MH: Yes, it’s the weirdest experience I can remember. Is your Council coping well? I take it, just like my parish council, that it means online meetings etc? And lots of added demand for already stretched services?
LN: The County Council has moved to on-line meetings. I’m not impressed with their format as they have chosen to limit public speaking almost entirely. As an upper tier Council their main focus is keeping the social care system functioning and making sure that people can leave hospital as soon as possible. My local district councils are doing an amazing job of supporting residents.
MH: Let’s turn to the national picture. I wonder if you feel the same as me, lots of sympathy with Ministers and civil servants having to deal with this crisis…but also mounting anger at the needless delay to the start of lockdown and the apparent inability to get PPE to frontline and key workers?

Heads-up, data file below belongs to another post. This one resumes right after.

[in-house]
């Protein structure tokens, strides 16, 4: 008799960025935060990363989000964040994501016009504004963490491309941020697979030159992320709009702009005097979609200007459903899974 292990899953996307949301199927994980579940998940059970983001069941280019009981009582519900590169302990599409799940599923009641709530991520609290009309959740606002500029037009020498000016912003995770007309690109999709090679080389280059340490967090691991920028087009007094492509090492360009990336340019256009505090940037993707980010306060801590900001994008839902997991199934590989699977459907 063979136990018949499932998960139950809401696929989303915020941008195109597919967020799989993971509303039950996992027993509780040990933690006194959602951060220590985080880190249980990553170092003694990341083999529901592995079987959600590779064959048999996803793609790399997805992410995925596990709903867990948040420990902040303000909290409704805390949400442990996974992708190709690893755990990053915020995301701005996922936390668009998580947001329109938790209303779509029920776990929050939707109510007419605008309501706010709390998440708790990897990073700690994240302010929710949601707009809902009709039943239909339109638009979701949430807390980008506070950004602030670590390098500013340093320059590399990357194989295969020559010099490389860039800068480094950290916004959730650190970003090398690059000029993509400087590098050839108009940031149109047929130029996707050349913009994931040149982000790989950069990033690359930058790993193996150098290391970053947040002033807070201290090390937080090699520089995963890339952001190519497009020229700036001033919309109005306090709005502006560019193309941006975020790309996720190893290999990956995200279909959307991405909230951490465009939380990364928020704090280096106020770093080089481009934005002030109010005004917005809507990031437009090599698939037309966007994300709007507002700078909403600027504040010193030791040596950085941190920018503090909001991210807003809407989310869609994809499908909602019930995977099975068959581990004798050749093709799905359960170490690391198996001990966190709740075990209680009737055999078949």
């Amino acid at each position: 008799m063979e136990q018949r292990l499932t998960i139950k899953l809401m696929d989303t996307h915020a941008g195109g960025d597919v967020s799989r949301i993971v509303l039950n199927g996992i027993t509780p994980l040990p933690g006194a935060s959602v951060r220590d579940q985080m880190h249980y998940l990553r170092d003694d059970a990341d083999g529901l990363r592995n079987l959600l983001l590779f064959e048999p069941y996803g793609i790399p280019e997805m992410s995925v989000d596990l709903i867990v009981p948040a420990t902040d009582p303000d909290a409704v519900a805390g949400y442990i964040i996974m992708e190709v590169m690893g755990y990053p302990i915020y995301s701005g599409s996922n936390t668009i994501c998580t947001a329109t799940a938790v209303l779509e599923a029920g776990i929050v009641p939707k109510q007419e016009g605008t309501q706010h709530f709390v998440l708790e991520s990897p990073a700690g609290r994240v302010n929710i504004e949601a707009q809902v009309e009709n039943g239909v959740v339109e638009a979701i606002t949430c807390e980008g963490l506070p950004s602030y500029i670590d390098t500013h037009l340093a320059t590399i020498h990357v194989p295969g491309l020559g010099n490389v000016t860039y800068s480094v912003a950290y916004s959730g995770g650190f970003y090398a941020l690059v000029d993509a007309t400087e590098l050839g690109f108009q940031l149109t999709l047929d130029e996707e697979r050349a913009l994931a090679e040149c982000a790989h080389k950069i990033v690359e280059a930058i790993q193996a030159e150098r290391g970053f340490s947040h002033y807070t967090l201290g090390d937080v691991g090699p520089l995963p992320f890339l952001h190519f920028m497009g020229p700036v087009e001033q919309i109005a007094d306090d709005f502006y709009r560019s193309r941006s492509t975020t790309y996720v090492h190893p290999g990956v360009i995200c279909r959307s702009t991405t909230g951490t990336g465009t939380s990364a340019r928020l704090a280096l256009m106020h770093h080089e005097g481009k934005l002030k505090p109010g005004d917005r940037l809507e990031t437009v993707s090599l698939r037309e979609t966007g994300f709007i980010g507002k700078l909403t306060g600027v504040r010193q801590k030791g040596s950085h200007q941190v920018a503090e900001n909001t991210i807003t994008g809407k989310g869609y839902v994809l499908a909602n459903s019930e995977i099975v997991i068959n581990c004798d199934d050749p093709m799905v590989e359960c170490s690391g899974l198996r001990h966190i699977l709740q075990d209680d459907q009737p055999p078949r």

LN: I think more anger than sympathy I’m afraid. I’ve seen what the Conservatives have done to our public health system over the past 5 years, along with the massive cuts to Councils providing social care. The NHS has done an incredible job to try to get into a position to cope with this pandemic but the failings in the system were there for all to see before this came along. I’d also like to add that the huge cuts to Universal credit mean that there is no safety net there for thousands of people who are going to lose their jobs. On PPE, that was clearly flagged as a major issue in the investigation in 2016, but the government was so focused on Brexit they did nothing and let our stocks run down.